Emotion researchers refer to empathy as the ability to sense other people’s emotions, along with the capability to understand what someone is likely thinking or feeling, according to the Greater Good Science Center, based at the University of California, Berkeley. While we're all born with empathy, it's not unusual for a teen to seem as though he lacks it. The reason for this isn't because teens actually lack it, but because they are going through a process of self-discovery. What may seem like an unwillingness to engage, or care about, others is instead due to the fact that they often don't possess the self-confidence to engage others on an emotional level, according to licensed professional counselor Ugo Uche in a September 2012 Psychology Today article.
Understand that the teen brain is still developing. The prefrontal cortex -- the part of the brain responsible for empathy, social behaviors and the understanding of consequences -- is the last to develop. This part of brain doesn’t fully develop until a person’s mid-20s, notes counselor Uche. As a teen’s brain is developing, she becomes self-absorbed because she’s trying to determine her competencies, meet her own needs and relate to others, making it seem as though she lacks empathy. It is common for teens to not know how to interpret body language, facial expressions and tones of voice. Encourage your teen to participate in extracurricular activities to discover her strengths and talents, as this will likely build her self-esteem so she has the confidence to reach out to others.
Encourage self-awareness. If a teen seems to have no empathy, the Teenage Whisperer website suggests helping him reflect on his own negative experiences. When a teen assesses why he cares about what another person may do or say to him, he’ll gain a better understanding of how his actions and words can affect others. In addition to having your teen reflect on his own negative experiences with others, also have him recall experiences that were positive to him, as this will help him better understand what others feel as well.
Help your teen consider the consequences of her actions. When a teen shows a lack of empathy and consideration for others, she may do this because it’s easier for her not take responsibility for her actions. When helping a teen acknowledge the consequences of her own words and actions, have her think past the other person involved in a situation. Explain that she should consider how certain behaviors can affect a person’s family, friends, peers or community. For example, bullying does more than lower the self-esteem of a victim. It can make peers feel afraid, parents upset and a school to become an unsafe environment. By pointing out the long-term and far-reaching effects of her actions, you can help your teen develop empathy for others.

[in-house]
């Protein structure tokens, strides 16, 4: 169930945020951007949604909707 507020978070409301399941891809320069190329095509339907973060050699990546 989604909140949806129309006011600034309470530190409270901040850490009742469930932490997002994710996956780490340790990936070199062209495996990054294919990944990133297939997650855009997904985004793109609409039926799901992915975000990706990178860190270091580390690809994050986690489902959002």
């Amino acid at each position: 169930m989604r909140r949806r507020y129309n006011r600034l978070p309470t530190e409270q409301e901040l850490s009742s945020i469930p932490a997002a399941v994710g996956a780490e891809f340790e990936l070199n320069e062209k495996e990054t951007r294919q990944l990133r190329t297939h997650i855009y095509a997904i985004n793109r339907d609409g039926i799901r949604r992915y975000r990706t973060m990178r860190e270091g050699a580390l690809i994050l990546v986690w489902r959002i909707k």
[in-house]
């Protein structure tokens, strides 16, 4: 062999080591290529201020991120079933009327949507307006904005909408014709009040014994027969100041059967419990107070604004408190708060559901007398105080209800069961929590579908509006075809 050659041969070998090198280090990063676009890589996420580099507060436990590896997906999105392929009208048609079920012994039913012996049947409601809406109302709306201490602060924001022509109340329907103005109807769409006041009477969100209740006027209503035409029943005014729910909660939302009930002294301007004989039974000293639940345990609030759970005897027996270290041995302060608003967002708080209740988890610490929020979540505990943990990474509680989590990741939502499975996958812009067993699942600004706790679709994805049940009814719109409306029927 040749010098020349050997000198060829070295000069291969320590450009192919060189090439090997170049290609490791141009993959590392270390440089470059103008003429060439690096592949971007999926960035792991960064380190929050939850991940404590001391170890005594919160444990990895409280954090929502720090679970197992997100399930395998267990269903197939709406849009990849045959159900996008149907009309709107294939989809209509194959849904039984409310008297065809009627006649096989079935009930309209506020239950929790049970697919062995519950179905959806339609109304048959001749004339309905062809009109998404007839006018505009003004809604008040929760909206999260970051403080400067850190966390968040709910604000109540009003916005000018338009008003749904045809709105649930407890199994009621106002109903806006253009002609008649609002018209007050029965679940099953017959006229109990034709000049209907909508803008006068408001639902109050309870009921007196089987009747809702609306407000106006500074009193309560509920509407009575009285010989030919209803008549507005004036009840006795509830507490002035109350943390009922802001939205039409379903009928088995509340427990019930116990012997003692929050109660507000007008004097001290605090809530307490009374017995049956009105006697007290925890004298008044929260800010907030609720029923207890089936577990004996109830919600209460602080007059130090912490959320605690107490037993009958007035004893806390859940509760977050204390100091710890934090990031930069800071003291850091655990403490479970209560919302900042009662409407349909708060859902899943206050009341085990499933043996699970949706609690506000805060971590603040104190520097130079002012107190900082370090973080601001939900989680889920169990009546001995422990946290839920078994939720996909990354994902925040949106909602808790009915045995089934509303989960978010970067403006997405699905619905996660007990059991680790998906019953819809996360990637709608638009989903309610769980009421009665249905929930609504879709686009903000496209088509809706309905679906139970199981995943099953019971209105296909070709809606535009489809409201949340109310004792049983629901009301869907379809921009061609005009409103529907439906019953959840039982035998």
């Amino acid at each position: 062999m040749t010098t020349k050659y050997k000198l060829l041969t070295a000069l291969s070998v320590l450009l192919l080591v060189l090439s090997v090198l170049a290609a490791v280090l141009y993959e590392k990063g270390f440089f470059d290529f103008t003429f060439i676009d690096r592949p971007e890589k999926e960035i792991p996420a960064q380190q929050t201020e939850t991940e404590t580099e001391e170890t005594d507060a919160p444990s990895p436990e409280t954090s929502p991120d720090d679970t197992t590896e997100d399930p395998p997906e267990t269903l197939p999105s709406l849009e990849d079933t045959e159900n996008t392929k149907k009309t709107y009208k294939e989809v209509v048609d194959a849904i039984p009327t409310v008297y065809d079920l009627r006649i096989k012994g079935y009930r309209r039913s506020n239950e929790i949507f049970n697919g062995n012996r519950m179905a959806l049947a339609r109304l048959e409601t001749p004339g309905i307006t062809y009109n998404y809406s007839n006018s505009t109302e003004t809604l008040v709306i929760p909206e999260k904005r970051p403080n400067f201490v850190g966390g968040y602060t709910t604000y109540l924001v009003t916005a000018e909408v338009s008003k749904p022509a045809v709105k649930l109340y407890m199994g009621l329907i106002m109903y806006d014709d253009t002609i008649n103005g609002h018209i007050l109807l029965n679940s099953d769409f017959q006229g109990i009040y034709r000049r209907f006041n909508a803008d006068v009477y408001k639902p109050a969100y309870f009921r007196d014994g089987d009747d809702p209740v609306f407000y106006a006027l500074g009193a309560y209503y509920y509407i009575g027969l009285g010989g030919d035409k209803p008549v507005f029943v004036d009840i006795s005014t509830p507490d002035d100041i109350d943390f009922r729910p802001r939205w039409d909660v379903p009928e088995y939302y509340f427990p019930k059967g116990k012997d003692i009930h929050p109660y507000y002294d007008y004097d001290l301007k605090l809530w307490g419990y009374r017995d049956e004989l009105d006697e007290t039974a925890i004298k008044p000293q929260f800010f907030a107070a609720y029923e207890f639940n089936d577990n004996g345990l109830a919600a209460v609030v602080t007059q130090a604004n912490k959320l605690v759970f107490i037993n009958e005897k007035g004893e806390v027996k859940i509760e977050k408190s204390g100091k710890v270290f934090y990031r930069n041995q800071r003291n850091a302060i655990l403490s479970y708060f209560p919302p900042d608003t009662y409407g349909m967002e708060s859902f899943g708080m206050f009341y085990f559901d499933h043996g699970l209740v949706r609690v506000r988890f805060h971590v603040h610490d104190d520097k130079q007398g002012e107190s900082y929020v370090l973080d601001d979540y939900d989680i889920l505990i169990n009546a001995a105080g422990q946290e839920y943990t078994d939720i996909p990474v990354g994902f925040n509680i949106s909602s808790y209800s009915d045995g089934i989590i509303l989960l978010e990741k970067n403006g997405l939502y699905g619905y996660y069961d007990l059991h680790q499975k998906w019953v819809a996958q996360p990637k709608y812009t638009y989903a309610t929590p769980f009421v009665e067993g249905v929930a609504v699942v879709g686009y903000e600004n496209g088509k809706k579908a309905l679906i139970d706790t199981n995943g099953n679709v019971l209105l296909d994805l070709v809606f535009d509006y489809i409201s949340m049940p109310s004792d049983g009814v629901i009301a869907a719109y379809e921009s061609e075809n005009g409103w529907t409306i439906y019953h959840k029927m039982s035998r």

Teach by example. Show empathy toward your teen. Be considerate of her feelings and let her know that you understand the struggles she faces. You should also demonstrate empathy for others in your daily life and let your teen see you do this. Consider volunteering with your teen to humanize the victims of suffering, notes psychologist Gwen Dewar, on the Parenting Science website. For example, you might help victims of a natural disaster if you live close to an area where people experienced a hurricane and/or flooding. You might also volunteer at a soup kitchen or nursing home with your teen.
- If a teen has a cognitive disorder, like Asperger's syndrome, she may need professional behavioral therapy to develop empathy.
- If a teen who seems to lack empathy engages in violent or destructive behaviors, he may need professional counseling services. A pediatrician or school counselor can refer you to the appropriate professionals.
- Psychology Today: Promoting Empathy with Your Teen
- Teenage Whisperer: The Empathy Deficit: Why Don’t They Care?
- Teenage Whisperer: It’s All In the Shoes: Empathy, Victim Awareness & the Distance from Action to Impact
- Parenting Science: The Case for Teaching Empathy: Why We Shouldn’t Expect Empathy to ‘Just Emerge’
- Greater Good Science Center: What is Empathy
- Empowering Parents: Self-esteem and Anxiety in Teens: Plus 5 Ways to Start Real Conversations with Your Teen
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